The Hate U Give

What makes a book a good book, or even a great one, may be different for everyone. For me, a good book makes me laugh, makes me cry, and teaches me something. (Okay, so that ends up being most of the books I read…)

“‘Sometimes you can do everything right and things will still go wrong. The key is to never stop doing right.'”

I spent this past weekend visiting family in Illinois and brought along a book to keep me occupied on the short flight. The book I chose caught my eye on a Costco run with my mom and had been sitting in my “to be read” pile for a few weeks. I was already intrigued by the cover and the summary on the book jacket, but by the second chapter, I was really hooked. I flew through half of the book during the two hour flight to O’Hare and finished it before I returned to the airport on Monday afternoon. (At which point I was forced to start listening to the Serial podcast for the first time—happy, Alexa?)

THUG-AT

The Hate U Give, inspired by the Black Lives Matter movement, is Angie Thomas’ first novel. It debuted at No.1 on The New York Times‘ Young Adult Best Seller list and has remained there for now ten weeks.

Sixteen-year-old Starr Carter navigates between the poverty-stricken neighborhood she has grown up in and the upper-crust suburban prep school she attends. Her life is up-ended when she is the sole witness to a police officer shooting her best friend, Khalil, who turns out to have been unarmed during the confrontation—but may or may not have been a drug dealer. As Starr finds herself even more torn between the two vastly different worlds she inhabits, she also has to contend with speaking her truth and, in the process, trying to stay alive herself.

This book made me check my white privilege at the door. I am a white, cis-gender, college-educated female, and so I benefit from certain social, political, and economic circumstances, whether I realize it or not. The Hate U Give explores the life of a young black girl as she copes with the death of her best friend at the hands of a white police officer, and therefore explores race—and, yes, racism—in modern day America. The Black Lives Matter movement “broaden[s] the conversation around state violence to include all of the ways in which Black people are intentionally left powerless at the hands of the state…in which Black lives are deprived of [their] basic human rights and dignity.” I have rarely spoken up about these issues in my personal life, let alone on my blog or social media. It’s not for a lack of caring, but more so that I do not want my words to speak for anyone who is or has been affected by racism. I can share my thoughts, feelings, and opinions, but it will never (and should never) replace the thoughts, feelings, or opinions of those who have experienced it firsthand.

“What’s the point of having a voice if you’re gonna be silent in those moments you shouldn’t be?”

This is an important story, one that it is absolutely necessary to talk about. It’s not just Starr and Khalil and DeVante and Maverick and Seven and Natasha and Maya’s story though. The Hate U Give is also the story Philando Castile. The story of Trayvon Martin. The story of Ezell Ford. The story of Aiyana Mo’Nay Stanley-Jones. The story of Tamir Rice. The story of Sandra Bland. The story of Mike Brown. The story of Freddie Gray. The story of countless others. “This is about Us, with a capital U; everybody who looks like us, feels like us, and is experiencing this pain with us despite not knowing me or Khalil.” I am not part of that Us, but I can still use my voice to speak up in support of them. I can still share their stories and help incite change.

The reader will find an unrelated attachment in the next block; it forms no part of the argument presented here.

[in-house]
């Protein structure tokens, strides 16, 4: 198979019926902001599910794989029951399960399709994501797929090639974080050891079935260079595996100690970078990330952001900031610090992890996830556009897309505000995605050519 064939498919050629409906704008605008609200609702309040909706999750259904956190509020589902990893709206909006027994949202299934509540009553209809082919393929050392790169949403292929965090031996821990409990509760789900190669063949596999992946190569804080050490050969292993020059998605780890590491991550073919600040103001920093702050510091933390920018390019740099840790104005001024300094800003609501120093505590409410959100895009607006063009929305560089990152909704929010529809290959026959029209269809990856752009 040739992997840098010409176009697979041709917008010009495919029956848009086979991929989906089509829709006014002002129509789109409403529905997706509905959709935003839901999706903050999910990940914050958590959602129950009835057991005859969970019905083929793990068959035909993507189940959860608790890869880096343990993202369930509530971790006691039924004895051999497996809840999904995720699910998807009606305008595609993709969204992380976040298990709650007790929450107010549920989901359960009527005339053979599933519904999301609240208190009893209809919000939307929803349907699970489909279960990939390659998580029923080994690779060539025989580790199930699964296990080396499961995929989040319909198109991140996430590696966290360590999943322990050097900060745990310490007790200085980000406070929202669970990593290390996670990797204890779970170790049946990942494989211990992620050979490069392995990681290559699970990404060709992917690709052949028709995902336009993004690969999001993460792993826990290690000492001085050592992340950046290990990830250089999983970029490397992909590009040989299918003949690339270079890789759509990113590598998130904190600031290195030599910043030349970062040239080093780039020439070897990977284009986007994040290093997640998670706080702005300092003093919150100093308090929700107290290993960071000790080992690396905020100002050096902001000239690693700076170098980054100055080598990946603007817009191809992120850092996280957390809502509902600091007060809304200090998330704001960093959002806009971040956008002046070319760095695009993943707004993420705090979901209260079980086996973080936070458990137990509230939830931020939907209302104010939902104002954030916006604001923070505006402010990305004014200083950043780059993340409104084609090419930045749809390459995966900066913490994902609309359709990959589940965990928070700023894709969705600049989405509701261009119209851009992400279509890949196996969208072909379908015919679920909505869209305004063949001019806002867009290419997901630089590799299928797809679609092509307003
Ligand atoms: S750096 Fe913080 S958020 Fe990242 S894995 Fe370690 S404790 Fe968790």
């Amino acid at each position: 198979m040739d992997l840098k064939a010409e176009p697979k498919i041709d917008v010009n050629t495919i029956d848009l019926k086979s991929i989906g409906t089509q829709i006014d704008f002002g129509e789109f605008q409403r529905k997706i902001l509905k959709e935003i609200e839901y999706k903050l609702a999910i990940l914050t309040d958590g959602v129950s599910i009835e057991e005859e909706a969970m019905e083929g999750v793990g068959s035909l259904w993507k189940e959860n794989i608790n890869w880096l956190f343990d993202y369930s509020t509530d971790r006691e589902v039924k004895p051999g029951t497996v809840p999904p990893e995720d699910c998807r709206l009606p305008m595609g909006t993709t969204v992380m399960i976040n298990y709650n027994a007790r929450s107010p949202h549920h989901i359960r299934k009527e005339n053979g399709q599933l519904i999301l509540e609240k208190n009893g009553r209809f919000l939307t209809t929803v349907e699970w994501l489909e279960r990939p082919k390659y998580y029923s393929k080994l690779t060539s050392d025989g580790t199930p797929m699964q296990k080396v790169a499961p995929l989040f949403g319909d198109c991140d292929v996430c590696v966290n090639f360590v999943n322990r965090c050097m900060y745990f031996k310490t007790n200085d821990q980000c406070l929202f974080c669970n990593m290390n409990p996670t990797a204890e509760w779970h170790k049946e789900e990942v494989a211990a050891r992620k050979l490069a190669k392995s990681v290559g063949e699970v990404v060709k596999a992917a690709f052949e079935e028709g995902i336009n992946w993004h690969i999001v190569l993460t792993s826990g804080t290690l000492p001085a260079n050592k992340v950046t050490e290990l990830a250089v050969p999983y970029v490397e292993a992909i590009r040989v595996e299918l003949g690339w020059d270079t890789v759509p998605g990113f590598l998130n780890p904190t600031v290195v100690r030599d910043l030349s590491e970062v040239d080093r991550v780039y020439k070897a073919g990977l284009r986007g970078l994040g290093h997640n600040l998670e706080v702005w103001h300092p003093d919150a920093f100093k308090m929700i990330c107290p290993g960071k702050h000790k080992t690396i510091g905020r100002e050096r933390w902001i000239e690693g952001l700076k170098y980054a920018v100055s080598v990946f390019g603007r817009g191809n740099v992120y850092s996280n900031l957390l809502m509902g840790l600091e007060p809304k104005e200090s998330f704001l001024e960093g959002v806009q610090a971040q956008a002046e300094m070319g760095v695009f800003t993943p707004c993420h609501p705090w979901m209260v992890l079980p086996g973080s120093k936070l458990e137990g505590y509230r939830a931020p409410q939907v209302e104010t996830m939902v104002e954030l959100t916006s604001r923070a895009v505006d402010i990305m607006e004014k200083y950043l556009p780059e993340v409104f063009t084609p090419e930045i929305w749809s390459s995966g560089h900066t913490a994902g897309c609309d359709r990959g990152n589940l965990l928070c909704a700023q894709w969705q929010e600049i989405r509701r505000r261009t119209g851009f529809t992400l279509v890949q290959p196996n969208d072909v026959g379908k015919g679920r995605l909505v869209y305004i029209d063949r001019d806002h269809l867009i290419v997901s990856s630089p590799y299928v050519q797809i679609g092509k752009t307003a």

One of the things I loved most about Angie Thomas’ novel is the incredibly honest and relatable narrator she created in Starr Carter. A narrator who talks about the Jonas Brothers, Taylor Swift, and Harry Potter, but who also faces unimaginable loss at a young age. She struggles to find her voice—both for herself and her community—in the wake of Khalil’s death. There is so much honesty in Starr’s struggle and her story, and I was overwhelmed by how it made me feel and what it taught me. (Seriously, I cried so many times while I read this on the plane, in the middle seat, flanked by two complete strangers.)

No matter what you’ve heard about the Black Lives Matter movement, or what the news has told you about police officers killing black people, or whether you think racism even still exists… Stop what you are doing and go read The Hate U Give. I’ve said this before about books I’ve loved, but this time I’m so much more serious. Buy it from a bookstore, borrow it from the library, download the audiobook, or snag a friend’s copy. Just go out and read this book.

“I think it’ll change one day. How? I don’t know. When? I definitely don’t know. Why? Because there will always be someone ready to fight…People are realizing and shouting and marching and demanding. They’re not forgetting.”

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8 thoughts on “The Hate U Give

  1. Linda Silva says:

    As a very young child (6-7years old) I remember how horrified and sad to my gut seeing reports of how the KKK terriorized our minorities. It is against human nature to be racist. It is what we are fed by those who become that way that overrides our nature to love one another.
    I implore everyone to reach down to your inner child and just love, treat others as you would want to treated…basic, simple, and yes child like.

    Liked by 1 person

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